No problem at all. My first degree was completely unrelated: it doesn't matter what it's in so long as you've got a 2:1. In practice, half to 2/3s of participants are psychology grads but it's in no way necessaey

Firefretted Wed 21-Nov-18 20:32:28

On call: there's no unsociable hours/nightworking expected of you. I had the opportunity to do a few weeks in a crisis team with weekend/evening/night shifts which was really interesting but 100% not obligatory

hatgirl Wed 21-Nov-18 20:36:11

I'm not an AMHP but I am a social worker. In my local authority there is a mandatory duty rota for qualified AMHPs who are employed as AMHPs by the LA which includes out of hours working.

They are renumerated accordingly though.

Firefretted Wed 21-Nov-18 20:36:38

This is the Think Ahead programme specifically btw. Once you finish second year, you can apply for anything and I'm sure some posts do involve night and on-call work. But community mental health teams (where most participants are placed) don't

Firefretted Wed 21-Nov-18 20:41:22

Catching up on sleep: make no mistake, the programme is exhausting. Summer institute is one of the most intense things you will ever do and then you're straight into placement, which is a massive learning curve. 'Fast track' isn't an exaggeration: it's an accelerated scheme and the first year is two years' work in just over a year.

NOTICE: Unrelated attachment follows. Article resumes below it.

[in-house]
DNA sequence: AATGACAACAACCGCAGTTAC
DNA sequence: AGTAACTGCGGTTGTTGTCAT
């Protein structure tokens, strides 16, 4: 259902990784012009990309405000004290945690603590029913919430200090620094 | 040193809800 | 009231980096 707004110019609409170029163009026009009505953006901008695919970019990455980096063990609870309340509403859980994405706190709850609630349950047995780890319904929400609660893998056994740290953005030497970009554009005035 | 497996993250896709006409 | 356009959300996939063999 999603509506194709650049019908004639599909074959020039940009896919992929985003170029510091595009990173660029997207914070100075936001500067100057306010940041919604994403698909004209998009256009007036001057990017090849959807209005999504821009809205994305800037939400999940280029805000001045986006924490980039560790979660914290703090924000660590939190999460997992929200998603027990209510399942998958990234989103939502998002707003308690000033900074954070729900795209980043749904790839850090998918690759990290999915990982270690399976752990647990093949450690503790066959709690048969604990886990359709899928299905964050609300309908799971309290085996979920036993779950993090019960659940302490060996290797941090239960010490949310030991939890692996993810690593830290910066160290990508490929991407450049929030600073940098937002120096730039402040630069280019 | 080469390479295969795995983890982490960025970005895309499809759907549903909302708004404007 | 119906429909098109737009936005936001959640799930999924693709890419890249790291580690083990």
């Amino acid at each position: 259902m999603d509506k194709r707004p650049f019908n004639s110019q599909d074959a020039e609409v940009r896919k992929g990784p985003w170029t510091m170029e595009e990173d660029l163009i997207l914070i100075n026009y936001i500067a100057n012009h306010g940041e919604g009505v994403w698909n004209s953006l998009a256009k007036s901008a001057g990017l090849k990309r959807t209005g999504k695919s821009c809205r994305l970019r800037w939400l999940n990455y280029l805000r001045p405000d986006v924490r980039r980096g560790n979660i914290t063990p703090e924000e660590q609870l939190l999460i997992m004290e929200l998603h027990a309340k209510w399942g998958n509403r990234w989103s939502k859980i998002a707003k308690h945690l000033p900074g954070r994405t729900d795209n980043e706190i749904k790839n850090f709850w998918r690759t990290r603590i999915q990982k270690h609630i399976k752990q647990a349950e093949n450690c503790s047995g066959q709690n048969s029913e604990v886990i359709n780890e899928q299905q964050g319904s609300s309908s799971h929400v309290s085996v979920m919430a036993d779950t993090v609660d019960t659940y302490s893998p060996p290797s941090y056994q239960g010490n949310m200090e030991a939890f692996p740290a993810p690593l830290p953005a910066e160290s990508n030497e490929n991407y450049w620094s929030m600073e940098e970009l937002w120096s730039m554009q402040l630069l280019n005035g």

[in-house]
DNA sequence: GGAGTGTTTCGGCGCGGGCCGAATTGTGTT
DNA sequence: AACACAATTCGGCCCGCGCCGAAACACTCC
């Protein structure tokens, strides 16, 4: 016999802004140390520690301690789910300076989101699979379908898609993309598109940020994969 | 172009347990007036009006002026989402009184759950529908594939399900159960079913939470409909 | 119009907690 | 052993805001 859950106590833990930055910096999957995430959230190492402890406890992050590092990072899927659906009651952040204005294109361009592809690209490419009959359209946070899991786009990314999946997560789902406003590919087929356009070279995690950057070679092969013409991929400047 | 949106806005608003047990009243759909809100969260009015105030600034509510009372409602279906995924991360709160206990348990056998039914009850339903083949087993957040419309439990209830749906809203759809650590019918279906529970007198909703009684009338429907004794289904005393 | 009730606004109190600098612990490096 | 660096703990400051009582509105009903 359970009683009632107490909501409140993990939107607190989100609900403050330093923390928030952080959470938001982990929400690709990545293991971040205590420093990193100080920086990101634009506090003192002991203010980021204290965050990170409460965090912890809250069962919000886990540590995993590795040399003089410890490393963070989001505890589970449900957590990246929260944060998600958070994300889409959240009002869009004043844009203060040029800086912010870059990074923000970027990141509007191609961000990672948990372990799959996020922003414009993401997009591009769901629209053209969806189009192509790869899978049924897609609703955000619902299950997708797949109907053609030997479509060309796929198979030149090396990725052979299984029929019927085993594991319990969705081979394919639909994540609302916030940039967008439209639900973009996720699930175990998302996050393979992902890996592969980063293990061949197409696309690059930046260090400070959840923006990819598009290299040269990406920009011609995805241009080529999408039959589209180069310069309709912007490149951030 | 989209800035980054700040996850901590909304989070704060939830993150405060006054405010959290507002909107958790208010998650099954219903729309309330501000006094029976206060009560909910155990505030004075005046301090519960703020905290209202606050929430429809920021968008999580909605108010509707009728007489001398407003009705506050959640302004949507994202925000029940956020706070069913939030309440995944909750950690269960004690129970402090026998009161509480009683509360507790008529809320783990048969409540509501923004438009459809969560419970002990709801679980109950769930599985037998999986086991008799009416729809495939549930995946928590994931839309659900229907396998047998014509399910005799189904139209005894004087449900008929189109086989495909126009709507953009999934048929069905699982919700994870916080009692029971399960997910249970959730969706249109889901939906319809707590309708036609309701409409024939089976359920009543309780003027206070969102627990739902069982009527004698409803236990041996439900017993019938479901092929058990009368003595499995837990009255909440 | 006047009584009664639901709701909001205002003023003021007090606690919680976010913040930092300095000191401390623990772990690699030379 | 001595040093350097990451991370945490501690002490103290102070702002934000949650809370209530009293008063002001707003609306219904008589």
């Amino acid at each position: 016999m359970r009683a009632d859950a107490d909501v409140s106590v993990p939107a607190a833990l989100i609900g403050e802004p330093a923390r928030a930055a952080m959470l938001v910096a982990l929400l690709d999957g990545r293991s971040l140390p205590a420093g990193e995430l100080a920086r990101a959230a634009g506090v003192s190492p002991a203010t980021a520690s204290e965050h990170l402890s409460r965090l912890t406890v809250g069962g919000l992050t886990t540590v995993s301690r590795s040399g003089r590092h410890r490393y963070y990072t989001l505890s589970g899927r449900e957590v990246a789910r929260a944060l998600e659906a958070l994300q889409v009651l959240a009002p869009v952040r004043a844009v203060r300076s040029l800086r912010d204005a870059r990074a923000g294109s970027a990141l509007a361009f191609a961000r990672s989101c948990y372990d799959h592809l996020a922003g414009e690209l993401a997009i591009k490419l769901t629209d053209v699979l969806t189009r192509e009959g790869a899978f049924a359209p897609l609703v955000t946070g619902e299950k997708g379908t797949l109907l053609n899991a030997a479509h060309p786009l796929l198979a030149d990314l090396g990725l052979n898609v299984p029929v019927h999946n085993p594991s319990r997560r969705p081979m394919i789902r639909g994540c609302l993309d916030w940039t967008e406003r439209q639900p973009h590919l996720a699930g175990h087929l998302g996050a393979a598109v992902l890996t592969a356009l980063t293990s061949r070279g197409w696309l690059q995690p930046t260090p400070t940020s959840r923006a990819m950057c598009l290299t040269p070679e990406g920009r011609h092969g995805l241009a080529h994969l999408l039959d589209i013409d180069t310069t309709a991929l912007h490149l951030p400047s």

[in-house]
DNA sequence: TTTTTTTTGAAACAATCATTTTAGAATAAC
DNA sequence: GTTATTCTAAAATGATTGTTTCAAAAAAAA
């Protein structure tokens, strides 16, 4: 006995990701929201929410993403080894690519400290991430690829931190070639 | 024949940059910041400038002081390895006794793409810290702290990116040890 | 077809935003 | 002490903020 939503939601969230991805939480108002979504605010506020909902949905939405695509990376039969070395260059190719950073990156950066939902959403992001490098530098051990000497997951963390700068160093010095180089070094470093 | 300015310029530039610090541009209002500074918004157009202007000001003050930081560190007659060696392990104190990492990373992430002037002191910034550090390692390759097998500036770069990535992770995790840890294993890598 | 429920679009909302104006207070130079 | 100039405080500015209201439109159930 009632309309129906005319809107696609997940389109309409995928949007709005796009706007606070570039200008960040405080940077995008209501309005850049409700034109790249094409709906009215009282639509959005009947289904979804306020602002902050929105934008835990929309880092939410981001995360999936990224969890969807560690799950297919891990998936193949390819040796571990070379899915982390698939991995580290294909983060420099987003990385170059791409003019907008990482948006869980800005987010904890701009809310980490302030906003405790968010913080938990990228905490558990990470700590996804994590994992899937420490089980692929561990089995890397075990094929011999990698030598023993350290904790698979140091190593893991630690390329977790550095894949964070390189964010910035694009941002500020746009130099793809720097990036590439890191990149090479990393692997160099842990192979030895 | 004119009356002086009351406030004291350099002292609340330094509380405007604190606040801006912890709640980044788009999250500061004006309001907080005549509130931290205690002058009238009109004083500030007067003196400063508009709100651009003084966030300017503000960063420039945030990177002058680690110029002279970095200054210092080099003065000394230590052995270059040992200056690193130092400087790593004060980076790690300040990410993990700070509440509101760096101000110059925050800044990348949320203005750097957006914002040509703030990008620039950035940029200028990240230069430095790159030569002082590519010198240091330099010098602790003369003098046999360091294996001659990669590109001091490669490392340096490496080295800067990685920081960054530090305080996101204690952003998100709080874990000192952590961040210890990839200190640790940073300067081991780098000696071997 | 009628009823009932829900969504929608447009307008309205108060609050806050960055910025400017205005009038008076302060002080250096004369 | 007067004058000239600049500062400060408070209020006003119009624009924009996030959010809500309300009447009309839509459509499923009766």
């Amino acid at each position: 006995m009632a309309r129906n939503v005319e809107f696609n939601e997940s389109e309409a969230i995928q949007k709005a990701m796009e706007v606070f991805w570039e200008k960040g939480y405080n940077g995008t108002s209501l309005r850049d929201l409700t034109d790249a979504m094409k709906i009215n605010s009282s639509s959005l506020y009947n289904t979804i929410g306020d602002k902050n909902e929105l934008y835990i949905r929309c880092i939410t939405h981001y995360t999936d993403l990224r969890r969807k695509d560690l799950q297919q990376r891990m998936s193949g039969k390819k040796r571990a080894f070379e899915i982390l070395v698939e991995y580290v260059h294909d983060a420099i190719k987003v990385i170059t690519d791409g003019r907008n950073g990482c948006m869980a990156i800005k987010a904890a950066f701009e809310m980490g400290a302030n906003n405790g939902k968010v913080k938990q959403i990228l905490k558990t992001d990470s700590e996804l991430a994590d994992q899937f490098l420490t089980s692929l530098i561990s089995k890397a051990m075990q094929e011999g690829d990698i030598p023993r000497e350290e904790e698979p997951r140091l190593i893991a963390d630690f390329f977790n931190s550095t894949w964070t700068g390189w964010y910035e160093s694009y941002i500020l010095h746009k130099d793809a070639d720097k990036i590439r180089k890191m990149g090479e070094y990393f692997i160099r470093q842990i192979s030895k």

squirrelnut Wed 21-Nov-18 21:01:02

Do you think it will help that I already have experience of working in frontline social care?

I don’t mind on-call for a set period of time but it’s the 24/7 nature of the Reg Managers role that I find hard.

Again, no issue working a nightshift but not after I’ve worked 9-5 as well confused

Summer Institute does sound very intense.

Part of me thinks I should wait until my children are a little older but it’s only going to get harder to take a pay cut!

Firefretted Thu 22-Nov-18 20:46:45

Absolutely it will help that you've already got experience in the field: you will have a realistic idea about what to expect, knowledge of how the system works and loads of transferable skills :-) What you might find harder than someone fresh out of university is to go from a role where you're experienced and highly respected to a position where you are very junior. I know some more experienced social work students who have found this challenging.

kezkel Sat 09-Mar-19 14:41:25

Hi,
Sorry for jumping in on the thread.
I have just accepted a position on ThinkAhead and Im really nervous about the summer school. I was wondering if you could tell me a bit more about what a average week looks like? For example how many exams and assignments are there.
I have dyslexia so it takes me longer then normal to get things done and while uni have been flexible with deadlines i'm guessing that due to the fact the summer school is only 6 weeks there won't be time for this flexibility.
I suppose I'm just trying to get a better sense of what I have let myself in for so I can prepare.